Copyright Notice................................................... 2
   1 Overview......................................................... 4
   2 What is a Secure Element......................................... 4
   3 Identity Module for CoAP......................................... 6
   4 DTLS/TLS profile for CoAP security modules....................... 6
   5 IANA Considerations.............................................. 6
   6 References....................................................... 7
      6.1 Normative References........................................ 7
      6.2 Informative References...................................... 7
   7 Authors' Addresses............................................... 7






































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                         Identity Modules for CoAP       December 2016

1 Overview

   The CoAP [CoAP] protocol MAY be secured by the DTLS protocol [DTLS]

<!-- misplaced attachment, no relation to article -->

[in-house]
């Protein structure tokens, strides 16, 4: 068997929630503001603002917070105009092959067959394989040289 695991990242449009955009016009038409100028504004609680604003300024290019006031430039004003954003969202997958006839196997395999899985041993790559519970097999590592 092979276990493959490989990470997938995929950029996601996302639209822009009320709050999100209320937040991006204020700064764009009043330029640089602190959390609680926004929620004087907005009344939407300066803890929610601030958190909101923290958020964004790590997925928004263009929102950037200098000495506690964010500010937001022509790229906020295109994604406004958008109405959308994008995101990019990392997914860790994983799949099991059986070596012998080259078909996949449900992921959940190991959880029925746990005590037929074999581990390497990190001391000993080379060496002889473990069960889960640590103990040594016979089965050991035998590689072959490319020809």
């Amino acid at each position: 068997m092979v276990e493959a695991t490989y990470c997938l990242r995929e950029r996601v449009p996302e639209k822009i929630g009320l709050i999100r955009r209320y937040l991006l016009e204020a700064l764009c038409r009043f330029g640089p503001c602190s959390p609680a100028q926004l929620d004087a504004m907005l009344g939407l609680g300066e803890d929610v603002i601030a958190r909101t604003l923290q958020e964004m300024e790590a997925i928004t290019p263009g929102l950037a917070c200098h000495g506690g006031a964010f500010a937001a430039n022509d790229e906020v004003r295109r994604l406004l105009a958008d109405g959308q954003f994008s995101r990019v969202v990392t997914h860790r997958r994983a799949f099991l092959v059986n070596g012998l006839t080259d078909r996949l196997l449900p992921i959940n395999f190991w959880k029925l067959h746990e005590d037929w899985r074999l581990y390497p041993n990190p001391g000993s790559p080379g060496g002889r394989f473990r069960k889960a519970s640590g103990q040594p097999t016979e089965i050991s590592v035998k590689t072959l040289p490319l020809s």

over an UDP/IP stack; the TLS support [TLS] is also under definition
   [CoAP-TLS] over a TCP/IP stack.

   According to [CoAP] four security modes are available, NoSec,
   PreSharedKey, RawPublicKey, and Certificate. When DTLS is used with
   the PreShareKey or Certificate modes there is a need to store
   secrets such as symmetric or asymmetric keys, which authenticate the
   CoAP device.

   In that case a Secure Element (SE) MAY be used in order to fully run
   the DTLS or TLS protocol. According to the data throughput or other
   security considerations the DTLS/TLS session MAY be exported from
   the secure element after the exchange of the finished messages.

   This class of Secure Element is referred by this draft as an
   identity module (IdMod).

   The expected benefits of identity modules are the following :

   - Secure storage of pre-share keys or private keys
   - Trusted simple or mutual authentication between the CoAP device
   and the CoAP client.
   - The device identity is enforced by a non cloneable identity
   module.
   - Trusted cryptographic support.
   - Low power consumption for DTLS/TLS processing.

2 What is a Secure Element

   A Secure Element (SE) is a tamper resistant microcontroller (see
   figure 1) equipped with host interfaces such as [ISO7816], SPI
   (Serial Peripheral Interface) or I2C (Inter Integrated Circuit).

   The typical area size of these electronic chips is about 5x5 mm2.
   They comprise CPU (8, 16, 32 bits), ROM (a few hundred KB), non
   volatile memory (EEPROM, FLASH, a few hundred KB) and RAM (a few ten
   KB). Security is enforced by multiple hardware and logical
   countermeasures.